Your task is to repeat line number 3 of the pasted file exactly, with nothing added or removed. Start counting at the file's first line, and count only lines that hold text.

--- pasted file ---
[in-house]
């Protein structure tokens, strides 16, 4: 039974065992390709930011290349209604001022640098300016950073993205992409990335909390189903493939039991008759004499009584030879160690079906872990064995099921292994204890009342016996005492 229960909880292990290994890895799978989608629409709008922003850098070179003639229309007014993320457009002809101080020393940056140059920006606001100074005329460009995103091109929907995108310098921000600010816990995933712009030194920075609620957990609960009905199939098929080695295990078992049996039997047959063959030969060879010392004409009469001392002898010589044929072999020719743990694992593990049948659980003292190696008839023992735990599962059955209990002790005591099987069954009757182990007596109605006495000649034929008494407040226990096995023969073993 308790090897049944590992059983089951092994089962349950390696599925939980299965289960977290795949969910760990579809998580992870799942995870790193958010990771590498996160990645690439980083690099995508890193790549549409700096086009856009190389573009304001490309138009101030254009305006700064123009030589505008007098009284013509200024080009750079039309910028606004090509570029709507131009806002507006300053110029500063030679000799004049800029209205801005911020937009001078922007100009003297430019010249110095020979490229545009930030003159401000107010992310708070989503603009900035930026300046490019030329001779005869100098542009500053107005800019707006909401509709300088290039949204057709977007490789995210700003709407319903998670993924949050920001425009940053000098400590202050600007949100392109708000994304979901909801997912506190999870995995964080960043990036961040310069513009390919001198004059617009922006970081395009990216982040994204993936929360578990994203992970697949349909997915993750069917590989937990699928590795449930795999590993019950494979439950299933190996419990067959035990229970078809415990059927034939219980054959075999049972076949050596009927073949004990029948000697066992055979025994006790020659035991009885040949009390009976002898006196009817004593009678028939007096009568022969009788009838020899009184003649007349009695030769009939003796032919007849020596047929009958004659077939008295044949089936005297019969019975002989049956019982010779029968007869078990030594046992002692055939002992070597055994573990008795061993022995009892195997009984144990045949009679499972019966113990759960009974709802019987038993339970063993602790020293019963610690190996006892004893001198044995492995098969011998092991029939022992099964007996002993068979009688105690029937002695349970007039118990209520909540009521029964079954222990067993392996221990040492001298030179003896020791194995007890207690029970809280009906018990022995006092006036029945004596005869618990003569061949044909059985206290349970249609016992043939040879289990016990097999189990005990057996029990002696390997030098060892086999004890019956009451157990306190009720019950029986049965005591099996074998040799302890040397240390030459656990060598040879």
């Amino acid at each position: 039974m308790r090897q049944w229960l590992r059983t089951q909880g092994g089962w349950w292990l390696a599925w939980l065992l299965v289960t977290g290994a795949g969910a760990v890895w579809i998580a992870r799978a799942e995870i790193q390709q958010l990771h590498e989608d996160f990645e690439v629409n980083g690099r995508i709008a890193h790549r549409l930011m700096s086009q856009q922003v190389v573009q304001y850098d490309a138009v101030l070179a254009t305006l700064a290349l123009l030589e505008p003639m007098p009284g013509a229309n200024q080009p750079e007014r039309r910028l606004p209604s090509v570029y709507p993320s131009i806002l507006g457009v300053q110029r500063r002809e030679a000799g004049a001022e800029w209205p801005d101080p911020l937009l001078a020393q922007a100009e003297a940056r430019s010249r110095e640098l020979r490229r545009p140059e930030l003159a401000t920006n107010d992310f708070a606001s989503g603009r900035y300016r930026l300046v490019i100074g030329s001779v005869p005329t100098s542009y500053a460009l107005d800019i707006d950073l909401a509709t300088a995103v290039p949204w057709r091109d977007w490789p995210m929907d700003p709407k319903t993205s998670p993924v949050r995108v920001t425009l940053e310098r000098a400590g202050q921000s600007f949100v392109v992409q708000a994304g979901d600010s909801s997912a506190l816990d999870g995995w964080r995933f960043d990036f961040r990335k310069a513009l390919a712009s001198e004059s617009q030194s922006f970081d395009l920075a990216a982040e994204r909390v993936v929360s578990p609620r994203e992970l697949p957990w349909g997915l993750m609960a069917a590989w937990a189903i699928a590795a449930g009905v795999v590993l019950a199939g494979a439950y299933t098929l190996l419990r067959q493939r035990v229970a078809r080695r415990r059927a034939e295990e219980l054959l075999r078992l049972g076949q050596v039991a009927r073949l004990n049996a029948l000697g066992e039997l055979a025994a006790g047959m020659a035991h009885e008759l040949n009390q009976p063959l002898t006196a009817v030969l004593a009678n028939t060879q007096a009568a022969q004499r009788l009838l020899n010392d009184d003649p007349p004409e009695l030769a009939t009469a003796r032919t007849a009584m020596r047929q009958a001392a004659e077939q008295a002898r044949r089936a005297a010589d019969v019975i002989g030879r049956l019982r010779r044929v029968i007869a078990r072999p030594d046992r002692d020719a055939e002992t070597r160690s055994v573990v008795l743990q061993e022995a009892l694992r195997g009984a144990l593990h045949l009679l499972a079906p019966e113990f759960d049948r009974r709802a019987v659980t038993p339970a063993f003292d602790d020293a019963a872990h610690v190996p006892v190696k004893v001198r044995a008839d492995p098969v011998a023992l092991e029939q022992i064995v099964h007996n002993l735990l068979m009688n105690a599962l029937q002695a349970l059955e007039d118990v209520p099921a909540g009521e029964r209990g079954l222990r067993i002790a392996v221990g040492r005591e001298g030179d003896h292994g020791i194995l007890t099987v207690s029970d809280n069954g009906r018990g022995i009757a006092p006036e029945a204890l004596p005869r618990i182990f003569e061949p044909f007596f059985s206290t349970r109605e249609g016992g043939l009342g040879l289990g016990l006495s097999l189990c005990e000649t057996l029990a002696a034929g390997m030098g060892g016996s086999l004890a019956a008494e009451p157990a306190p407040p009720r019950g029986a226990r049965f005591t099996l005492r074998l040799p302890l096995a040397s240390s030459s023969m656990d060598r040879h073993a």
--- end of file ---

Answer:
């Amino acid at each position: 039974m308790r090897q049944w229960l590992r059983t089951q909880g092994g089962w349950w292990l390696a599925w939980l065992l299965v289960t977290g290994a795949g969910a760990v890895w579809i998580a992870r799978a799942e995870i790193q390709q958010l990771h590498e989608d996160f990645e690439v629409n980083g690099r995508i709008a890193h790549r549409l930011m700096s086009q856009q922003v190389v573009q304001y850098d490309a138009v101030l070179a254009t305006l700064a290349l123009l030589e505008p003639m007098p009284g013509a229309n200024q080009p750079e007014r039309r910028l606004p209604s090509v570029y709507p993320s131009i806002l507006g457009v300053q110029r500063r002809e030679a000799g004049a001022e800029w209205p801005d101080p911020l937009l001078a020393q922007a100009e003297a940056r430019s010249r110095e640098l020979r490229r545009p140059e930030l003159a401000t920006n107010d992310f708070a606001s989503g603009r900035y300016r930026l300046v490019i100074g030329s001779v005869p005329t100098s542009y500053a460009l107005d800019i707006d950073l909401a509709t300088a995103v290039p949204w057709r091109d977007w490789p995210m929907d700003p709407k319903t993205s998670p993924v949050r995108v920001t425009l940053e310098r000098a400590g202050q921000s600007f949100v392109v992409q708000a994304g979901d600010s909801s997912a506190l816990d999870g995995w964080r995933f960043d990036f961040r990335k310069a513009l390919a712009s001198e004059s617009q030194s922006f970081d395009l920075a990216a982040e994204r909390v993936v929360s578990p609620r994203e992970l697949p957990w349909g997915l993750m609960a069917a590989w937990a189903i699928a590795a449930g009905v795999v590993l019950a199939g494979a439950y299933t098929l190996l419990r067959q493939r035990v229970a078809r080695r415990r059927a034939e295990e219980l054959l075999r078992l049972g076949q050596v039991a009927r073949l004990n049996a029948l000697g066992e039997l055979a025994a006790g047959m020659a035991h009885e008759l040949n009390q009976p063959l002898t006196a009817v030969l004593a009678n028939t060879q007096a009568a022969q004499r009788l009838l020899n010392d009184d003649p007349p004409e009695l030769a009939t009469a003796r032919t007849a009584m020596r047929q009958a001392a004659e077939q008295a002898r044949r089936a005297a010589d019969v019975i002989g030879r049956l019982r010779r044929v029968i007869a078990r072999p030594d046992r002692d020719a055939e002992t070597r160690s055994v573990v008795l743990q061993e022995a009892l694992r195997g009984a144990l593990h045949l009679l499972a079906p019966e113990f759960d049948r009974r709802a019987v659980t038993p339970a063993f003292d602790d020293a019963a872990h610690v190996p006892v190696k004893v001198r044995a008839d492995p098969v011998a023992l092991e029939q022992i064995v099964h007996n002993l735990l068979m009688n105690a599962l029937q002695a349970l059955e007039d118990v209520p099921a909540g009521e029964r209990g079954l222990r067993i002790a392996v221990g040492r005591e001298g030179d003896h292994g020791i194995l007890t099987v207690s029970d809280n069954g009906r018990g022995i009757a006092p006036e029945a204890l004596p005869r618990i182990f003569e061949p044909f007596f059985s206290t349970r109605e249609g016992g043939l009342g040879l289990g016990l006495s097999l189990c005990e000649t057996l029990a002696a034929g390997m030098g060892g016996s086999l004890a019956a008494e009451p157990a306190p407040p009720r019950g029986a226990r049965f005591t099996l005492r074998l040799p302890l096995a040397s240390s030459s023969m656990d060598r040879h073993a």